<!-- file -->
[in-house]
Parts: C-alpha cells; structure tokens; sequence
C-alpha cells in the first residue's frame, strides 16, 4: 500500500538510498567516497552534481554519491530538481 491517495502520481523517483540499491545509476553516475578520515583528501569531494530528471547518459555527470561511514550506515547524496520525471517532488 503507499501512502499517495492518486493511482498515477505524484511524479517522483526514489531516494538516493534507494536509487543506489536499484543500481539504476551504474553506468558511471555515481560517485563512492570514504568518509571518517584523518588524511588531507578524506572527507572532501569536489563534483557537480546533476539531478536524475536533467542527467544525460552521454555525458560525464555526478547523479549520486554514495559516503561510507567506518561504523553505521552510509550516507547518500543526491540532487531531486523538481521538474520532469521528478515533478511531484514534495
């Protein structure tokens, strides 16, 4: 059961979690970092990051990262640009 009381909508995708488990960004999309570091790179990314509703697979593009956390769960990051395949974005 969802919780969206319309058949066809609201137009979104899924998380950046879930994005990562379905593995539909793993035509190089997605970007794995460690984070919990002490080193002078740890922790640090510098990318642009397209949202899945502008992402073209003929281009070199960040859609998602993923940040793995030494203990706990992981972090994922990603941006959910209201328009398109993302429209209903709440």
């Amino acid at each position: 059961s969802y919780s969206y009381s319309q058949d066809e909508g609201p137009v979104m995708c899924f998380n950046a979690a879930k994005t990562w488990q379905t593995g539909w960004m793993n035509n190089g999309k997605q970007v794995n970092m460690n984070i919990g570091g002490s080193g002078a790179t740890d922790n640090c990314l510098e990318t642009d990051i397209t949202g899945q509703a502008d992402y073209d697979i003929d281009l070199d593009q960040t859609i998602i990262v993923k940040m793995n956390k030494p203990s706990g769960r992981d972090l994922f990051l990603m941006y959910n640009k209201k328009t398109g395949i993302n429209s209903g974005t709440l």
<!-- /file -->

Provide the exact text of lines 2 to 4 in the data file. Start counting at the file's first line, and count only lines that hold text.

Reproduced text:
Parts: C-alpha cells; structure tokens; sequence
C-alpha cells in the first residue's frame, strides 16, 4: 500500500538510498567516497552534481554519491530538481 491517495502520481523517483540499491545509476553516475578520515583528501569531494530528471547518459555527470561511514550506515547524496520525471517532488 503507499501512502499517495492518486493511482498515477505524484511524479517522483526514489531516494538516493534507494536509487543506489536499484543500481539504476551504474553506468558511471555515481560517485563512492570514504568518509571518517584523518588524511588531507578524506572527507572532501569536489563534483557537480546533476539531478536524475536533467542527467544525460552521454555525458560525464555526478547523479549520486554514495559516503561510507567506518561504523553505521552510509550516507547518500543526491540532487531531486523538481521538474520532469521528478515533478511531484514534495
């Protein structure tokens, strides 16, 4: 059961979690970092990051990262640009 009381909508995708488990960004999309570091790179990314509703697979593009956390769960990051395949974005 969802919780969206319309058949066809609201137009979104899924998380950046879930994005990562379905593995539909793993035509190089997605970007794995460690984070919990002490080193002078740890922790640090510098990318642009397209949202899945502008992402073209003929281009070199960040859609998602993923940040793995030494203990706990992981972090994922990603941006959910209201328009398109993302429209209903709440």